High schoolers research and work with community organizations to identify local and international issues, brainstorm projects and rank them according to feasibility and social impact, and then carry them out. This involves marketing, recruiting, professional communication, and budgeting a $3,000 seed-capital grant from FLI. Students work in teams to share advice and ideas, but each creates and executes his or her own project.

Editor’s note here, click below for the rest of the article:

Eve Cowen and the rest of the FLI crew encourage people to consider signing up as professional or leadership mentors for teens here:

Also, people can register to host house parties to benefit the Future Leaders Institute:

Students in high schools without FLI programs can sign up for an after-school version of Future Leaders through Project ENGAGE, where they meet regularly and design projects with the help of community leader mentors:

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Friendship, astronomy, and linguistics: Kate Grenville’s The Lieutenant


Kate Grenville’s new novel reads like a visit to a cultural anthropology museum’s long-awaited exhibit. Through a suspenseful tale, we learn much about the Cadigal tribe of New South Wales, as well as early astronomical techniques. Yet, the calm, finely crafted prose creates a sense of distance and timelessness. After building his wooden observatory and hut, Lieutenant Rooke reflects that he has been ‘compressed, like a limb squeezed with a tourniquet…now, at last, he could expand to fill whatever space was proper to him.’ This style befits the work of astronomer concerned with matters on a grand scale and prevents The Lieutenant from sounding like an encyclopedia entry or an Indiana Jones movie.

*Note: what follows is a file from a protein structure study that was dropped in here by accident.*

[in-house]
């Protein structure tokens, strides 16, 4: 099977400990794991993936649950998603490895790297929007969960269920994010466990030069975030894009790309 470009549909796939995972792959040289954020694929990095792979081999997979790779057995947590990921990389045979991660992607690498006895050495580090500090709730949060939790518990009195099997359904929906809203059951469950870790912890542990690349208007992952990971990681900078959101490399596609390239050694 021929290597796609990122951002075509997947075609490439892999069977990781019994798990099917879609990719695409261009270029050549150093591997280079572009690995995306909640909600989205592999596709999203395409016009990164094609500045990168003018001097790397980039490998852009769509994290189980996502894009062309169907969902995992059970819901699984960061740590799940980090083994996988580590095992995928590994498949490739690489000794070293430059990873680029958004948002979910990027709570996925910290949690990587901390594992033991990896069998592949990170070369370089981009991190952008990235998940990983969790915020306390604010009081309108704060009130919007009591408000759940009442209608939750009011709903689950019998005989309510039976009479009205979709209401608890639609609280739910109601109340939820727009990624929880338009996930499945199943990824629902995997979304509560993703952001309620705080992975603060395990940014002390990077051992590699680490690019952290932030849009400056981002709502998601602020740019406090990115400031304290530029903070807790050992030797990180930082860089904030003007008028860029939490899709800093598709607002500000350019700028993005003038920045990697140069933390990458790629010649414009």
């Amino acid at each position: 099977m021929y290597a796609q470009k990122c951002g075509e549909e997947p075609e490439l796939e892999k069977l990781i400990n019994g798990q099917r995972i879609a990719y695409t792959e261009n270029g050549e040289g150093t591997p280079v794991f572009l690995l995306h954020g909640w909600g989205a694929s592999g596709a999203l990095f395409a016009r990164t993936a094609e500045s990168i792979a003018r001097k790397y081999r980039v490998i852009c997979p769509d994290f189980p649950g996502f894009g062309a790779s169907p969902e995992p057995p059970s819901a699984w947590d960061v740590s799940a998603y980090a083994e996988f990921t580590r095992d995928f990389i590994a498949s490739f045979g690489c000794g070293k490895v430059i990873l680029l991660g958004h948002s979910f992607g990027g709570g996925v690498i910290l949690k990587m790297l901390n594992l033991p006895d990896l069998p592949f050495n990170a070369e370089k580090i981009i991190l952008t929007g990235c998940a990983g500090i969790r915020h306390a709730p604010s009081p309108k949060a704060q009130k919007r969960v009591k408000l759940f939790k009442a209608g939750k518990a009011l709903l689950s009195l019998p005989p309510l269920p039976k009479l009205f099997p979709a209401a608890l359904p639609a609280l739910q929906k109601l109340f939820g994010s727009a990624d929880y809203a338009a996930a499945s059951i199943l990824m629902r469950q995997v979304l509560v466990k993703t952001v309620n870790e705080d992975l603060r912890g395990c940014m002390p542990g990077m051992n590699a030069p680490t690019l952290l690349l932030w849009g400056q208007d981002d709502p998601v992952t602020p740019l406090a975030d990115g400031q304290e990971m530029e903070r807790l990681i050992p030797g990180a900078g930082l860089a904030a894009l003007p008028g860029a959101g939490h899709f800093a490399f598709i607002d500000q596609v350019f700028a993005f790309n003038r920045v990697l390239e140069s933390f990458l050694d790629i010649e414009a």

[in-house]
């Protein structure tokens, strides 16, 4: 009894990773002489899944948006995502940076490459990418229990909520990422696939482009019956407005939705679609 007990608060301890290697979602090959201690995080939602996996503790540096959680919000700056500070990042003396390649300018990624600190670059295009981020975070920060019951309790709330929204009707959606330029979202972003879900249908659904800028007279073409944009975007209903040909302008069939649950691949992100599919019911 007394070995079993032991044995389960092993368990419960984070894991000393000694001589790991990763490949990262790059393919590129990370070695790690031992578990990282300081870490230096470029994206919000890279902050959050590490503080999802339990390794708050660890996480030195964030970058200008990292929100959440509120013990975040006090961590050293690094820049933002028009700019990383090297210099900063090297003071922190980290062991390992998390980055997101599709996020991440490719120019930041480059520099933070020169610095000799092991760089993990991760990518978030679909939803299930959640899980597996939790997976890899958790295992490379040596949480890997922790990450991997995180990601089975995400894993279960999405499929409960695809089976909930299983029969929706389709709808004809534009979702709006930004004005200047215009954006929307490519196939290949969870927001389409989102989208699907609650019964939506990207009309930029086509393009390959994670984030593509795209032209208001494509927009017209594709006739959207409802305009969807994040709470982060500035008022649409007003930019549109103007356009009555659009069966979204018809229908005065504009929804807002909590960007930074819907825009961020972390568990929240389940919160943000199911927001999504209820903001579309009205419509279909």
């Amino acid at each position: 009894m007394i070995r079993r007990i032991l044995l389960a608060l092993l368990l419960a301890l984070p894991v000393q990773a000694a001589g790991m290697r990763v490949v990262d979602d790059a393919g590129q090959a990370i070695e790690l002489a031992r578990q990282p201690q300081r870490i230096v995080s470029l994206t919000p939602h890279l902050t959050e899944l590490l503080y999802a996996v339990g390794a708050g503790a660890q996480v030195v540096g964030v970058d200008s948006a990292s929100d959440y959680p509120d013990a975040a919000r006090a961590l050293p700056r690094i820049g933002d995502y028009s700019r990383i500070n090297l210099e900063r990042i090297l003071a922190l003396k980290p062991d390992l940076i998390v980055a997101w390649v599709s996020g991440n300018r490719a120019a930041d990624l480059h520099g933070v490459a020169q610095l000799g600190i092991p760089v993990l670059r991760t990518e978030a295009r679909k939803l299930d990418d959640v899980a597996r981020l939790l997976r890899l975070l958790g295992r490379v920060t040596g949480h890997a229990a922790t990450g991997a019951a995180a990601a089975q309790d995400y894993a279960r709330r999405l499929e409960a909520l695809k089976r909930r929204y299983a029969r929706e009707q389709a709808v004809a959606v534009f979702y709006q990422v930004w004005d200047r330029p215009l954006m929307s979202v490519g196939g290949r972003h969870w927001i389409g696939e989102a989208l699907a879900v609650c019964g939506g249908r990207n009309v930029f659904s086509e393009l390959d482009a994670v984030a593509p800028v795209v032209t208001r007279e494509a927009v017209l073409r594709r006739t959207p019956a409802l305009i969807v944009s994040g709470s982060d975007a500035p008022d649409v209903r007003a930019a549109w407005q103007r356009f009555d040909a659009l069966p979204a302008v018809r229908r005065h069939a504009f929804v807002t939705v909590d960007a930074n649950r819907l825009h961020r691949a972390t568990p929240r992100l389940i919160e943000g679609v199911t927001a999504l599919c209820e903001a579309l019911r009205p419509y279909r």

Grenville intersperses subtle critiques of the British Empire’s methods from the book’s first few pages. Sailors are publicly hanged merely for verbalizing disagreement with official orders. Military leaders blast rifles to force the attention of New South Wales’ wary natives, botching their first impression. Even the main character’s name, Rooke, suggests a chessboard, as he is still a player in someone else’s game even when he believes he has earned some personal autonomy.


Socially awkward, possibly somewhere on the autistic spectrum, Lieutenant Rooke forges a connection to humanity through observing the island’s natives and gradually learning their language. His platonic friendship with a native girl, Tagaran, eventually brings him to question his role as a representative of the Empire and to make independent moral decisions. Grenville shows how Rooke’s scientifically minded character prepares him for this kind of independent thinking. He watches, learns, and takes notes on the people and places he sees, then acts based on his observations rather than on preconceived assumptions.


 Sixteenth century British astronomer and abolitionist William Dawes inspired much of this novel, with fictional narrative to fill gaps in the historical record. This book provides plenty of historical background, with information on construction techniques, military justice, meteorological forecasting methods, timekeeping, and navigation of the day. The language and appearance of the Aboriginal people also come directly from Dawes’ actual notebooks, as do the astronomical data and some of the interactions between the British officers. The Lieutenant requires some thought and attention, especially in the first third of the novel as Grenville sets the stage for her drama.


Yet the developing story pulls readers along, watching the gentle personal connection of Rooke and Tagaran as they learn each other’s languages. Set amidst the backdrop of empire building and violent cultural clashes, their friendship turns a corner when Tagaran teaches Rooke not just the Cadigal equivalent for another English word, but something signifying a unique concept. Putuwa, to warm one’s fingers by the fire and then take the hand of another person, comes to the elderly Rooke’s mind again during the final chapter, when he reviews his situation and the changed course of his life. The word comes to symbolize the mutuality of his connection with the indigenous people – they bring each other warmth and knowledge.